The Difficulty of Defining the New

In examining the impact of Artificial Intelligence in finance, one must look at the potential confusion in defining AI-based-investing and where a lack of explanation inhibits investors from gaining access to and benefits from the technology.

Two Types of Investing

There needs to be some clarity in how to identify when and where Artificial Intelligence is being used as the driver of investment. Two distinct groupings exist: AI decision based and AI assisting-the-process. Many of what could be considered the household names of quantitative or systematic hedge funds are using AI technology in their process. Considering that these firms already have a long tradition in their field, it should be considered that AI is a further tool in the toolkit to help them refine and improve their already established investment process. This perhaps would be best classified as AI assisting-the-process, not specifically AI-driven trading.

Problematically, AI-driven trading is a new field and as a result there are less candidates to consider.

On the other hand, it is not possible to extract the actual benefits that AI is bringing to the investment process at the recognized systematic houses because it is not necessarily helpful to separate it as being distinct from the overall investment approach of the given house.

We therefore have a benchmarking problem. The Eureka Hedge AI index is an attempt to define this challenge, but it clearly runs into the identification problem as expressed above and as a result has adopted quite a broad definition from which to form an index.

This leaves practitioners like ourselves who are using systematic AI decision-based trading with a benchmarking problem. As a result, we think that it is necessary to benchmark by application. The Eureka Hedge AI Index thus serves a function albeit a questionable one for the genre, but this is not particularly helpful for investors who have little awareness or feel for it as a benchmark and who are seeking to understand where the investment benefit of AI lies.

This is where explanation is vital—to provide investors with a context for understanding.

Just Tech Rebranded?

A similar issue is present in the AI investment indices. Take for instance the NASDAQ CTA Artificial Intelligence Index. The measure is composed of companies in the fields of tech/robotics/biomedicine etc. but there is a problem, given the overlap and lack of clear distinction between how these companies benefit from their use of AI.

These types of AI investment indices risk becoming a hodge-podge of many things to many people. AI has enormous promise, but expectation must meet measurable delivery—it is this need to identify defined, restricted expectation that we feel is the real growth area for AI investment decision making. If you identify what the AI edge is, then you can find more suitable, familiar benchmarks by which to gauge performance and gain investor confidence—which is imperative for any new trading approach.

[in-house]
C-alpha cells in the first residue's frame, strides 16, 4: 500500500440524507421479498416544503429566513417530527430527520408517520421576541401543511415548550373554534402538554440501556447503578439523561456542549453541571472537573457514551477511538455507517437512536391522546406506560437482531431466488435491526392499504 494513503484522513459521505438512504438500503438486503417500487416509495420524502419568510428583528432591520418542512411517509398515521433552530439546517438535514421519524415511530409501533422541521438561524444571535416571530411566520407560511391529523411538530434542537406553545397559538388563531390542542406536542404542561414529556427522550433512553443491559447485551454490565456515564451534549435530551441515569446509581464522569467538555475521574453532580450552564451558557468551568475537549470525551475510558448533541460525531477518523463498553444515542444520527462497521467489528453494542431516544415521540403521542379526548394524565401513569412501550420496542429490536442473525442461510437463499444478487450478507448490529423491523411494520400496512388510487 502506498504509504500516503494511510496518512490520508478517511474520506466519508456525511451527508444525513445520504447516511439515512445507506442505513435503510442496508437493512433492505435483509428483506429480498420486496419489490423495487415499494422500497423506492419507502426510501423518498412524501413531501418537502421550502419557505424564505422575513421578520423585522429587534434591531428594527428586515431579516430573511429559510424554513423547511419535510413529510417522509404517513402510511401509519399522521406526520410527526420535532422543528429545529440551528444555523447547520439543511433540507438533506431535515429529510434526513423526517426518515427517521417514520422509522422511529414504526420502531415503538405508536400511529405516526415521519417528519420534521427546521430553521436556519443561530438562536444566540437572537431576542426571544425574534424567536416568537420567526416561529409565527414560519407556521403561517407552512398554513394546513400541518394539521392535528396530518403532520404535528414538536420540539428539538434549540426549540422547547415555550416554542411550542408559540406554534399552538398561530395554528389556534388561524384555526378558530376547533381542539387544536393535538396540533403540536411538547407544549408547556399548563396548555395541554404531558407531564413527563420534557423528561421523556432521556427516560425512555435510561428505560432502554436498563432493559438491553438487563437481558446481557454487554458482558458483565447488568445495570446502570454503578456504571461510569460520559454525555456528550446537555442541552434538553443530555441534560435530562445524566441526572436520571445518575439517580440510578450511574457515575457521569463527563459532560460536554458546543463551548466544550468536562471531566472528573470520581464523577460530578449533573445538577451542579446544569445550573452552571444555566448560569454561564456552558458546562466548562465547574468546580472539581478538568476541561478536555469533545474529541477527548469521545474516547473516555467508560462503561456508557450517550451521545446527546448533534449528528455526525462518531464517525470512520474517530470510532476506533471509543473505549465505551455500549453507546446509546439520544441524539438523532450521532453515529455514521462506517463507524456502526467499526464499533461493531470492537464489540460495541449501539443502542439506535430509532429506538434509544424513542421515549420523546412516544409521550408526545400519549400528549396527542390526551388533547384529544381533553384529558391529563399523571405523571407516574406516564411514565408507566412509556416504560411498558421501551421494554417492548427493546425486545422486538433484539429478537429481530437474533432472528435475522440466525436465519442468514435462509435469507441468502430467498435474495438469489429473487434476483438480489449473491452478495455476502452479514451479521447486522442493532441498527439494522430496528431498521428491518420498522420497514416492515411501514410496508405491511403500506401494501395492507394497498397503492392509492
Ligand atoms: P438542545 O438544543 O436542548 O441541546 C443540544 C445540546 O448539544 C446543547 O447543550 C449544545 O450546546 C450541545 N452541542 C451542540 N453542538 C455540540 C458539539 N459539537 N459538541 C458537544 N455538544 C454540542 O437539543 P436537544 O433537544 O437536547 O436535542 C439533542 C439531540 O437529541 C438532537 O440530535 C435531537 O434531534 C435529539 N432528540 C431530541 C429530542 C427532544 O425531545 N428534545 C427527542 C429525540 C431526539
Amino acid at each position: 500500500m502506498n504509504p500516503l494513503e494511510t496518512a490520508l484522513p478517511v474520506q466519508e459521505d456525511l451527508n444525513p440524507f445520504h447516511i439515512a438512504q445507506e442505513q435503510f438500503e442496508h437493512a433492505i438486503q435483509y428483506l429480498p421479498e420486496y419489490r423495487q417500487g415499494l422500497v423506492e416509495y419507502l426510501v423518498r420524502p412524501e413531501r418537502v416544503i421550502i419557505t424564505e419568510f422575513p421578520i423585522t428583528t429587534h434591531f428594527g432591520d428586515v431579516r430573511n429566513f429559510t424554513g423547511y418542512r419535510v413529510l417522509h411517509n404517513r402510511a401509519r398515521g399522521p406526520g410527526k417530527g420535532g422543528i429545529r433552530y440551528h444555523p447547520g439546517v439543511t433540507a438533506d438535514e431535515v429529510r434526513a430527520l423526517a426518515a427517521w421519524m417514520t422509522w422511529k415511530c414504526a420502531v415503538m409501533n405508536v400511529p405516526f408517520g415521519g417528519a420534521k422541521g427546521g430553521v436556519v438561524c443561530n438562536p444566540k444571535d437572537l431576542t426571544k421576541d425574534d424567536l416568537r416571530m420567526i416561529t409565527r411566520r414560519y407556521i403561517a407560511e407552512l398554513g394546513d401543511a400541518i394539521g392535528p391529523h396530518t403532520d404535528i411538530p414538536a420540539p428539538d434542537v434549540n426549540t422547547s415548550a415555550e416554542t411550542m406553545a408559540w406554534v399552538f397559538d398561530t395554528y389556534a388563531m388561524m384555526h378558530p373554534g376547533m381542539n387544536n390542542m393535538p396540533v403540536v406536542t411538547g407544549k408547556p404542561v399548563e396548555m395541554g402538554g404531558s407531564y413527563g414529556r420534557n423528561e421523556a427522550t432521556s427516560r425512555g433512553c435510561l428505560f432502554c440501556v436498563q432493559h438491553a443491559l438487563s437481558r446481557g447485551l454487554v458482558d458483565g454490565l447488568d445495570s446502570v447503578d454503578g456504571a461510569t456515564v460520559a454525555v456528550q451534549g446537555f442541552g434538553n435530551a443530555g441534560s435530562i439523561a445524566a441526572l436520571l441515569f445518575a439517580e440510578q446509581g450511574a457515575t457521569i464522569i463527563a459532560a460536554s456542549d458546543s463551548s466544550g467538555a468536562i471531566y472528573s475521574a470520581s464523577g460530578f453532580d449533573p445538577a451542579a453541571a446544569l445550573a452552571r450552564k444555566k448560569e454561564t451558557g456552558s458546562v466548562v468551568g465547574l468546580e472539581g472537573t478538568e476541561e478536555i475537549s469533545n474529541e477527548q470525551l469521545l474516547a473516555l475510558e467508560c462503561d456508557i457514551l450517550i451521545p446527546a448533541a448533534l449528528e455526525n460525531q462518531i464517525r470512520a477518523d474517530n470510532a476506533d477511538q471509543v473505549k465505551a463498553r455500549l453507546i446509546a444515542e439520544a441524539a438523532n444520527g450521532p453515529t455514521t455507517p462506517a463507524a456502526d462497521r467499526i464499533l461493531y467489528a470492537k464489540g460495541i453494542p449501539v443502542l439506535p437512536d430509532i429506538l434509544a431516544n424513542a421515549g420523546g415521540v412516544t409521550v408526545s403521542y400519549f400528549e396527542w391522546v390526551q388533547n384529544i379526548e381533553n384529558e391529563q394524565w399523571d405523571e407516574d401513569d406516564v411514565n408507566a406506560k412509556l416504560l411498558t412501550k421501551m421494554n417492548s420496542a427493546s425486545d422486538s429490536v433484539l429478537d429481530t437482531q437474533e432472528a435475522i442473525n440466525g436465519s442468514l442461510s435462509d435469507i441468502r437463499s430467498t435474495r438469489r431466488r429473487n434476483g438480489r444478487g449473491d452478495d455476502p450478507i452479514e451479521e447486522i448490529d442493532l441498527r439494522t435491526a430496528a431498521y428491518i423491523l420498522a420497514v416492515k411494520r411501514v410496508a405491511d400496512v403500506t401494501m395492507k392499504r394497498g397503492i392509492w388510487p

There is no value in hiding behind the black box. Investors are long past being over-awed by technology and are much more affected by results from its application.

Comparing Apples with Oranges

There is a question as to what should determine a legitimate comparison. Is it the technological approach used in trading? Or should it be by trading style?

Basing a comparison on technological approach, finding purely AI executing approaches is difficult, as investors are limited by both available information and available data. One example that does exist is the US equities trading ETF emanating from use of IBM’s super-computer Watson, the EquBot AI Powered Equity ETF (NYSE: AIEQ).

Bad Is More Relevant Than Good

With a limited field of data, it is sensible to look at the overall context of the market over that period of time. 2019 has been an uncommonly good year for S&P500 returns and this has the unfortunate blurring effect of having the rising tide lifting all ships. Thus, the stock picking merits of any trader cannot be fully verified—this is just as true for the AI executing managers. Within the short timeframe it is more helpful to look at the worst performing period in the market. In recent times, this is exemplified by the slump from September to December 2018. Although short-lived this perhaps may shed light on some AI executing trader’s Achilles heel—potential data overfitting—which can be great when the going is good but can be devastating when times are bad.

Elementary? My Dear Watson